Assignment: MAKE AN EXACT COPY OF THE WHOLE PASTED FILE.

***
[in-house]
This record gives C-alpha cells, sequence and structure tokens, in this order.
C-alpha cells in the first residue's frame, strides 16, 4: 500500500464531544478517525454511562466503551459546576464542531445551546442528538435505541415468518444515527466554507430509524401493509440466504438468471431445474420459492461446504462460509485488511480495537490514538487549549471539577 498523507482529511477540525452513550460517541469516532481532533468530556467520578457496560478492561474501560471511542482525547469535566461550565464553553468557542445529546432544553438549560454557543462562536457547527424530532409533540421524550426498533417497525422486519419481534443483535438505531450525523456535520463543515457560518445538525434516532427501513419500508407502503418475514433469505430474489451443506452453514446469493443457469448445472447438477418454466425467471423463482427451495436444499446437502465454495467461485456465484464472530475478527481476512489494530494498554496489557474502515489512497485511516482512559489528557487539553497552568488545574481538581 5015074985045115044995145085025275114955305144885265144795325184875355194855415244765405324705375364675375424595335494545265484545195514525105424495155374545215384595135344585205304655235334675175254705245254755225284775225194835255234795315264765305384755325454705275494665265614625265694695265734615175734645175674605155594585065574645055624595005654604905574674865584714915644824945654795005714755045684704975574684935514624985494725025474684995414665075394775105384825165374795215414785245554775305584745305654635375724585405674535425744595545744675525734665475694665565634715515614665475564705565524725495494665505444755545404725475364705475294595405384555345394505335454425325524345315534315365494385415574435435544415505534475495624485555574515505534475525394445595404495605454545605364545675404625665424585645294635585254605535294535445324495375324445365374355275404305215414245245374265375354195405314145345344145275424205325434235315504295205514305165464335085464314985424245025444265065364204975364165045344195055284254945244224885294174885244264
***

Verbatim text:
[in-house]
This record gives C-alpha cells, sequence and structure tokens, in this order.
C-alpha cells in the first residue's frame, strides 16, 4: 500500500464531544478517525454511562466503551459546576464542531445551546442528538435505541415468518444515527466554507430509524401493509440466504438468471431445474420459492461446504462460509485488511480495537490514538487549549471539577 498523507482529511477540525452513550460517541469516532481532533468530556467520578457496560478492561474501560471511542482525547469535566461550565464553553468557542445529546432544553438549560454557543462562536457547527424530532409533540421524550426498533417497525422486519419481534443483535438505531450525523456535520463543515457560518445538525434516532427501513419500508407502503418475514433469505430474489451443506452453514446469493443457469448445472447438477418454466425467471423463482427451495436444499446437502465454495467461485456465484464472530475478527481476512489494530494498554496489557474502515489512497485511516482512559489528557487539553497552568488545574481538581 5015074985045115044995145085025275114955305144885265144795325184875355194855415244765405324705375364675375424595335494545265484545195514525105424495155374545215384595135344585205304655235334675175254705245254755225284775225194835255234795315264765305384755325454705275494665265614625265694695265734615175734645175674605155594585065574645055624595005654604905574674865584714915644824945654795005714755045684704975574684935514624985494725025474684995414665075394775105384825165374795215414785245554775305584745305654635375724585405674535425744595545744675525734665475694665565634715515614665475564705565524725495494665505444755545404725475364705475294595405384555345394505335454425325524345315534315365494385415574435435544415505534475495624485555574515505534475525394445595404495605454545605364545675404625665424585645294635585254605535294535445324495375324445365374355275404305215414245245374265375354195405314145345344145275424205325434235315504295205514305165464335085464314985424245025444265065364204975364165045344195055284254945244224885294174885244264